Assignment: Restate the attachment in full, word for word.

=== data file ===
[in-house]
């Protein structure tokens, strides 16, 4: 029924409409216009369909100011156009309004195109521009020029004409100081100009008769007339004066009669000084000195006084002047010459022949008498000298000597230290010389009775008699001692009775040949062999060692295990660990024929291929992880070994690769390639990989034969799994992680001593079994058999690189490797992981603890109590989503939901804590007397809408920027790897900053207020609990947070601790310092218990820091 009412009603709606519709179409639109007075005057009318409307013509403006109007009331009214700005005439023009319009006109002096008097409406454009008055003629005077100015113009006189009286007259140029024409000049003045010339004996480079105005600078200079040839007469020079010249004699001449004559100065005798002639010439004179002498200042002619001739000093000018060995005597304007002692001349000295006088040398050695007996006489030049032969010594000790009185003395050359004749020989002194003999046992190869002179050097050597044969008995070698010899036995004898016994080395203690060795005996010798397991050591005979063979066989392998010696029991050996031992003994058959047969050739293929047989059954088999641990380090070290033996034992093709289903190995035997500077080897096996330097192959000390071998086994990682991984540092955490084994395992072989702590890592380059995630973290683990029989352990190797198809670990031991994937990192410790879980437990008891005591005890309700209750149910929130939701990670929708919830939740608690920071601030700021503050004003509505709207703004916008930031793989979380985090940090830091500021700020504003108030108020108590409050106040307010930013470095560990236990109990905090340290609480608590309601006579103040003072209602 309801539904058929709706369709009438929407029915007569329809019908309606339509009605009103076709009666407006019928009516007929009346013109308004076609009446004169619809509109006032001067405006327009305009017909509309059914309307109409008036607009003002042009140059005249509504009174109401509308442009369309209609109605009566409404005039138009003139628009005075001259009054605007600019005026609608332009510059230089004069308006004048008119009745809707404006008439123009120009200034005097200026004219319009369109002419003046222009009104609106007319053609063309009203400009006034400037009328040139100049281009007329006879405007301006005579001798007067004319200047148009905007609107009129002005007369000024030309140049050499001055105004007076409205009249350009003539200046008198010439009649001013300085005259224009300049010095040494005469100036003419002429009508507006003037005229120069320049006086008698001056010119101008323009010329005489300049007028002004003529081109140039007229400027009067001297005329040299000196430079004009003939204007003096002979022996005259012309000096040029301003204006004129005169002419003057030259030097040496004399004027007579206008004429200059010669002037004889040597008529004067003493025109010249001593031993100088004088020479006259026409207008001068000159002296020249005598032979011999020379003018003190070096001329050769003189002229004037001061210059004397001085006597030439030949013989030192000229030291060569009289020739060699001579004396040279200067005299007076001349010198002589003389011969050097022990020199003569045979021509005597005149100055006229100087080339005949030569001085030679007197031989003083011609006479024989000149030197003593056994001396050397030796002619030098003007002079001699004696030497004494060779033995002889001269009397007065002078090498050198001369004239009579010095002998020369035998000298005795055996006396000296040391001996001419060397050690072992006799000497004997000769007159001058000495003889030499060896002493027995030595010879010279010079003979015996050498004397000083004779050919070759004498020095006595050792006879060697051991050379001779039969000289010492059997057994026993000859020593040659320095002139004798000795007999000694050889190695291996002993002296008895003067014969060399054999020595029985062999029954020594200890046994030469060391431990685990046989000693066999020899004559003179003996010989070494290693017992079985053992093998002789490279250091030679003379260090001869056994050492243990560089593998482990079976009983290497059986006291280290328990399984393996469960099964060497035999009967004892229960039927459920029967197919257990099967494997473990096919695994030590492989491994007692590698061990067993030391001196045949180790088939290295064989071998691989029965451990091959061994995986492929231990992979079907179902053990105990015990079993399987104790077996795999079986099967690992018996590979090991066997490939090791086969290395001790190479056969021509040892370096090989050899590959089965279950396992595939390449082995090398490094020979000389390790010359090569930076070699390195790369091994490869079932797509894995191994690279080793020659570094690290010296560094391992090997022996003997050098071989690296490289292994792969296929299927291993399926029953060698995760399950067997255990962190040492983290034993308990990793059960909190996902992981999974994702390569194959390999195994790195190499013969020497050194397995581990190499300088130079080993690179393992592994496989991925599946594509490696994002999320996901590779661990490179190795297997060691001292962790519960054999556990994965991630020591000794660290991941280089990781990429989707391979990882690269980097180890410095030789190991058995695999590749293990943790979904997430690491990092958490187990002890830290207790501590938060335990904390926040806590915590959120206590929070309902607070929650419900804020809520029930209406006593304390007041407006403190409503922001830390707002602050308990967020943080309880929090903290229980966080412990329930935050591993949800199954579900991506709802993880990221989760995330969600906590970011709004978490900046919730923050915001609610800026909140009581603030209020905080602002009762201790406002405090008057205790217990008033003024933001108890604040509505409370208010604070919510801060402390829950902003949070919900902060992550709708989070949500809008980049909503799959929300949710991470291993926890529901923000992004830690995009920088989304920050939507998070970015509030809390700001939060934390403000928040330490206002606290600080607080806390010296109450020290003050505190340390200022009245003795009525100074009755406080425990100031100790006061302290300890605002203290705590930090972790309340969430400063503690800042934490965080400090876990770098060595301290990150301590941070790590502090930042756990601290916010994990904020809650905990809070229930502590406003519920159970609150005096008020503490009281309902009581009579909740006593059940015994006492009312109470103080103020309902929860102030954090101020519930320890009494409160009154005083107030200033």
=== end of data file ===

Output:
[in-house]
């Protein structure tokens, strides 16, 4: 029924409409216009369909100011156009309004195109521009020029004409100081100009008769007339004066009669000084000195006084002047010459022949008498000298000597230290010389009775008699001692009775040949062999060692295990660990024929291929992880070994690769390639990989034969799994992680001593079994058999690189490797992981603890109590989503939901804590007397809408920027790897900053207020609990947070601790310092218990820091 009412009603709606519709179409639109007075005057009318409307013509403006109007009331009214700005005439023009319009006109002096008097409406454009008055003629005077100015113009006189009286007259140029024409000049003045010339004996480079105005600078200079040839007469020079010249004699001449004559100065005798002639010439004179002498200042002619001739000093000018060995005597304007002692001349000295006088040398050695007996006489030049032969010594000790009185003395050359004749020989002194003999046992190869002179050097050597044969008995070698010899036995004898016994080395203690060795005996010798397991050591005979063979066989392998010696029991050996031992003994058959047969050739293929047989059954088999641990380090070290033996034992093709289903190995035997500077080897096996330097192959000390071998086994990682991984540092955490084994395992072989702590890592380059995630973290683990029989352990190797198809670990031991994937990192410790879980437990008891005591005890309700209750149910929130939701990670929708919830939740608690920071601030700021503050004003509505709207703004916008930031793989979380985090940090830091500021700020504003108030108020108590409050106040307010930013470095560990236990109990905090340290609480608590309601006579103040003072209602 309801539904058929709706369709009438929407029915007569329809019908309606339509009605009103076709009666407006019928009516007929009346013109308004076609009446004169619809509109006032001067405006327009305009017909509309059914309307109409008036607009003002042009140059005249509504009174109401509308442009369309209609109605009566409404005039138009003139628009005075001259009054605007600019005026609608332009510059230089004069308006004048008119009745809707404006008439123009120009200034005097200026004219319009369109002419003046222009009104609106007319053609063309009203400009006034400037009328040139100049281009007329006879405007301006005579001798007067004319200047148009905007609107009129002005007369000024030309140049050499001055105004007076409205009249350009003539200046008198010439009649001013300085005259224009300049010095040494005469100036003419002429009508507006003037005229120069320049006086008698001056010119101008323009010329005489300049007028002004003529081109140039007229400027009067001297005329040299000196430079004009003939204007003096002979022996005259012309000096040029301003204006004129005169002419003057030259030097040496004399004027007579206008004429200059010669002037004889040597008529004067003493025109010249001593031993100088004088020479006259026409207008001068000159002296020249005598032979011999020379003018003190070096001329050769003189002229004037001061210059004397001085006597030439030949013989030192000229030291060569009289020739060699001579004396040279200067005299007076001349010198002589003389011969050097022990020199003569045979021509005597005149100055006229100087080339005949030569001085030679007197031989003083011609006479024989000149030197003593056994001396050397030796002619030098003007002079001699004696030497004494060779033995002889001269009397007065002078090498050198001369004239009579010095002998020369035998000298005795055996006396000296040391001996001419060397050690072992006799000497004997000769007159001058000495003889030499060896002493027995030595010879010279010079003979015996050498004397000083004779050919070759004498020095006595050792006879060697051991050379001779039969000289010492059997057994026993000859020593040659320095002139004798000795007999000694050889190695291996002993002296008895003067014969060399054999020595029985062999029954020594200890046994030469060391431990685990046989000693066999020899004559003179003996010989070494290693017992079985053992093998002789490279250091030679003379260090001869056994050492243990560089593998482990079976009983290497059986006291280290328990399984393996469960099964060497035999009967004892229960039927459920029967197919257990099967494997473990096919695994030590492989491994007692590698061990067993030391001196045949180790088939290295064989071998691989029965451990091959061994995986492929231990992979079907179902053990105990015990079993399987104790077996795999079986099967690992018996590979090991066997490939090791086969290395001790190479056969021509040892370096090989050899590959089965279950396992595939390449082995090398490094020979000389390790010359090569930076070699390195790369091994490869079932797509894995191994690279080793020659570094690290010296560094391992090997022996003997050098071989690296490289292994792969296929299927291993399926029953060698995760399950067997255990962190040492983290034993308990990793059960909190996902992981999974994702390569194959390999195994790195190499013969020497050194397995581990190499300088130079080993690179393992592994496989991925599946594509490696994002999320996901590779661990490179190795297997060691001292962790519960054999556990994965991630020591000794660290991941280089990781990429989707391979990882690269980097180890410095030789190991058995695999590749293990943790979904997430690491990092958490187990002890830290207790501590938060335990904390926040806590915590959120206590929070309902607070929650419900804020809520029930209406006593304390007041407006403190409503922001830390707002602050308990967020943080309880929090903290229980966080412990329930935050591993949800199954579900991506709802993880990221989760995330969600906590970011709004978490900046919730923050915001609610800026909140009581603030209020905080602002009762201790406002405090008057205790217990008033003024933001108890604040509505409370208010604070919510801060402390829950902003949070919900902060992550709708989070949500809008980049909503799959929300949710991470291993926890529901923000992004830690995009920088989304920050939507998070970015509030809390700001939060934390403000928040330490206002606290600080607080806390010296109450020290003050505190340390200022009245003795009525100074009755406080425990100031100790006061302290300890605002203290705590930090972790309340969430400063503690800042934490965080400090876990770098060595301290990150301590941070790590502090930042756990601290916010994990904020809650905990809070229930502590406003519920159970609150005096008020503490009281309902009581009579909740006593059940015994006492009312109470103080103020309902929860102030954090101020519930320890009494409160009154005083107030200033």